## unary_compose

Component type: type

### Description

Unary_compose is a function object adaptor. If f and g are both Adaptable Unary Functions, and if g's return type is convertible to f's argument type, then unary_compose can be used to create a function object h such that h(x) is the same as f(g(x)). [1] As with other function object adaptors, the easiest way to create a unary_compose is to use the helper function compose1. It is possible to call unary_compose's constructor directly, but there is usually no reason to do so.

### Example

Calculates the negative of the sines of the elements in a vector, where the elements are angles measured in degrees. Since the C library function sin takes its arguments in radians, this operation is the composition of three operations: negation, sin, and the conversion of degrees to radians.

```vector<double> angles; vector<double> sines; const double pi = 3.14159265358979323846; … assert(sines.size() >= angles.size()); transform(angles.begin(), angles.end(), sines.begin(), compose1(negate<double>(), compose1(ptr_fun(sin), bind2nd(multiplies<double>(), pi / 180.))));```

### Definition

Defined in the standard header functional, and in the nonstandard backward-compatibility header function.h. The unary_compose class is an SGI extension; it is not part of the C++ standard.

### Template parameters

Parameter Description
`AdaptableUnaryFunction1` The type of the first operand in the function composition operation. That is, if the composition is written f o g [1], then AdaptableUnaryFunction1 is the type of the function object f.
`AdaptableUnaryFunction2` The type of the second operand in the function composition operation. That is, if the composition is written f o g [1], then AdaptableUnaryFunction1 is the type of the function object g.

### Type requirements

AdaptableUnaryFunction1 and AdaptableUnaryFunction2 must both be models of Adaptable Unary Function. AdaptableUnaryFunction2::result_type must be convertible to AdaptableUnaryFunction1::argument_type.

### Public base classes

`unary_function<AdaptableUnaryFunction2::argument_type, AdaptableUnaryFunction1::result_type>`

### Members

Member Where defined Description
`argument_type` Adaptable Unary Function The type of the function object's argument: AdaptableUnaryFunction2::argument_type.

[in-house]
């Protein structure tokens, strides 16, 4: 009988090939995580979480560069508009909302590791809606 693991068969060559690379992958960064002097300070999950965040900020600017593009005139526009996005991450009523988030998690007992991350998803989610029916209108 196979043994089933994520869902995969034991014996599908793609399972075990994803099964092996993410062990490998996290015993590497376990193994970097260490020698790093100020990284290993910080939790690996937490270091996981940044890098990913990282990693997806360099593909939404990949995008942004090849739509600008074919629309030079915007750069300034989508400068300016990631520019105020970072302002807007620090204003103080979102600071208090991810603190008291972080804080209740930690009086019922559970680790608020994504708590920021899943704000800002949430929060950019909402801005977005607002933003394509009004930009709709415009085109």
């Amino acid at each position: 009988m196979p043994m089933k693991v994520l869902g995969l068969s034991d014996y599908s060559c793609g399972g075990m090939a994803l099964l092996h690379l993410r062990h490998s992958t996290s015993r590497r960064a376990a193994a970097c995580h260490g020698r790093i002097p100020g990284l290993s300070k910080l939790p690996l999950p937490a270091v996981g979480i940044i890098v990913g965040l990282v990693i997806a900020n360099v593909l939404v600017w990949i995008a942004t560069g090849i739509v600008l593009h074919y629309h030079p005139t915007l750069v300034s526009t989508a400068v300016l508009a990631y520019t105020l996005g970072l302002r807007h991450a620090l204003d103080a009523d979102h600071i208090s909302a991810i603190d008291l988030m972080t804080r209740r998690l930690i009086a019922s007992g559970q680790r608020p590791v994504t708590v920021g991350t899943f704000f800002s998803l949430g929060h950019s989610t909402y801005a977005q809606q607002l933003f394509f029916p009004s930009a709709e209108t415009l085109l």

`result_type` Adaptable Unary Function The type of the result: AdaptableUnaryFunction1::result_type
`unary_compose(const AdaptableUnaryFunction1& f, const AdaptableUnaryFunction2& g);` `unary_compose` See below.
`template <class AdaptableUnaryFunction1, class AdaptableUnaryFunction2> unary_compose<AdaptableUnaryFunction1, AdaptableUnaryFunction2> compose1(const AdaptableUnaryFunction1& op1, const AdaptableUnaryFunction2& op2);` `unary_compose` See below.

### New members

These members are not defined in the Adaptable Unary Function requirements, but are specific to unary_compose.

Member Description
`unary_compose(const AdaptableUnaryFunction1& f, const AdaptableUnaryFunction2& g);` The constructor. Constructs a unary_compose object that represents the function object f o g. [1]
`template <class AdaptableUnaryFunction1, class AdaptableUnaryFunction2> unary_compose<AdaptableUnaryFunction1, AdaptableUnaryFunction2> compose1(const AdaptableUnaryFunction1& op1, const AdaptableUnaryFunction2& op2);` Creates a unary_compose object. If f and g are, respectively, of classes AdaptableUnaryFunction1 and AdaptableUnaryFunction2, then compose1(f, g) is equivalent to unary_compose<AdaptableUnaryFunction1, AdaptableUnaryFunction2>(f, g), but is more convenient. This is a global function, not a member function.

### Notes

[1] This operation is called function composition, hence the name unary_compose. It is often represented in mathematics as the operation f o g, where f o g is a function such that (f o g)(x) == f(g(x)). Function composition is a very important concept in algebra. It is also extremely important as a method of building software components out of other components, because it makes it possible to construct arbitrarily complicated function objects out of simple ones.